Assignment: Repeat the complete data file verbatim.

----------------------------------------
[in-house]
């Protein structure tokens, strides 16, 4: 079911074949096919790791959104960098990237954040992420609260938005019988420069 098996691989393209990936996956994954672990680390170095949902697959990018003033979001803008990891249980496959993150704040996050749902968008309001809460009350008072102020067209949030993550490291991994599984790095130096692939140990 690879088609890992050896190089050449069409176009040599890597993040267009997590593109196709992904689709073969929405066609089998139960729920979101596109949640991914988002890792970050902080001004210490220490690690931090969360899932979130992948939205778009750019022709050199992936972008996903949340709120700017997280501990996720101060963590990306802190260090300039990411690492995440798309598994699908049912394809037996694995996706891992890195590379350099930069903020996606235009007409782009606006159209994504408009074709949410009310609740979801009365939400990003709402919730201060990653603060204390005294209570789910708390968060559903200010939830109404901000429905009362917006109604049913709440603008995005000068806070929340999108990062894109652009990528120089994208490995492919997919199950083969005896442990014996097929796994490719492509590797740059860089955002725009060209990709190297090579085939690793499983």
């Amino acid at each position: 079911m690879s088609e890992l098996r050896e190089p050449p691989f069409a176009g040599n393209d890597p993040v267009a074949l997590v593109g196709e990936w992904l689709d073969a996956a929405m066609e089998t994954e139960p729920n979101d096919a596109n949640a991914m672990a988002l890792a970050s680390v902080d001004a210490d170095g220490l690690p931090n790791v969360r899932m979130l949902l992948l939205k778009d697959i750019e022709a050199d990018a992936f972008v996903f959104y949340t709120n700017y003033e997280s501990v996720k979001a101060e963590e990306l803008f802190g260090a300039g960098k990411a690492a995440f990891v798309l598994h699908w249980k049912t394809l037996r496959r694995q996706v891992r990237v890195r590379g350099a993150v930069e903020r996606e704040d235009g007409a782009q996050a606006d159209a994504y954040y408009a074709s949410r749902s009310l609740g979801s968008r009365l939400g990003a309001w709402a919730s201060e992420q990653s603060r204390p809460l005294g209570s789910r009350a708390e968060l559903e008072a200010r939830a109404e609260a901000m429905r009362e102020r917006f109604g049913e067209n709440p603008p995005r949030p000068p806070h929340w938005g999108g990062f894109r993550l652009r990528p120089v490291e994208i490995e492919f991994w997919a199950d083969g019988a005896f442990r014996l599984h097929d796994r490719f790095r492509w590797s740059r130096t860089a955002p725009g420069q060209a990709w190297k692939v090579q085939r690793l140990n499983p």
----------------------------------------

[in-house]
């Protein structure tokens, strides 16, 4: 079911074949096919790791959104960098990237954040992420609260938005019988420069 098996691989393209990936996956994954672990680390170095949902697959990018003033979001803008990891249980496959993150704040996050749902968008309001809460009350008072102020067209949030993550490291991994599984790095130096692939140990 690879088609890992050896190089050449069409176009040599890597993040267009997590593109196709992904689709073969929405066609089998139960729920979101596109949640991914988002890792970050902080001004210490220490690690931090969360899932979130992948939205778009750019022709050199992936972008996903949340709120700017997280501990996720101060963590990306802190260090300039990411690492995440798309598994699908049912394809037996694995996706891992890195590379350099930069903020996606235009007409782009606006159209994504408009074709949410009310609740979801009365939400990003709402919730201060990653603060204390005294209570789910708390968060559903200010939830109404901000429905009362917006109604049913709440603008995005000068806070929340999108990062894109652009990528120089994208490995492919997919199950083969005896442990014996097929796994490719492509590797740059860089955002725009060209990709190297090579085939690793499983």
């Amino acid at each position: 079911m690879s088609e890992l098996r050896e190089p050449p691989f069409a176009g040599n393209d890597p993040v267009a074949l997590v593109g196709e990936w992904l689709d073969a996956a929405m066609e089998t994954e139960p729920n979101d096919a596109n949640a991914m672990a988002l890792a970050s680390v902080d001004a210490d170095g220490l690690p931090n790791v969360r899932m979130l949902l992948l939205k778009d697959i750019e022709a050199d990018a992936f972008v996903f959104y949340t709120n700017y003033e997280s501990v996720k979001a101060e963590e990306l803008f802190g260090a300039g960098k990411a690492a995440f990891v798309l598994h699908w249980k049912t394809l037996r496959r694995q996706v891992r990237v890195r590379g350099a993150v930069e903020r996606e704040d235009g007409a782009q996050a606006d159209a994504y954040y408009a074709s949410r749902s009310l609740g979801s968008r009365l939400g990003a309001w709402a919730s201060e992420q990653s603060r204390p809460l005294g209570s789910r009350a708390e968060l559903e008072a200010r939830a109404e609260a901000m429905r009362e102020r917006f109604g049913e067209n709440p603008p995005r949030p000068p806070h929340w938005g999108g990062f894109r993550l652009r990528p120089v490291e994208i490995e492919f991994w997919a199950d083969g019988a005896f442990r014996l599984h097929d796994r490719f790095r492509w590797s740059r130096t860089a955002p725009g420069q060209a990709w190297k692939v090579q085939r690793l140990n499983p």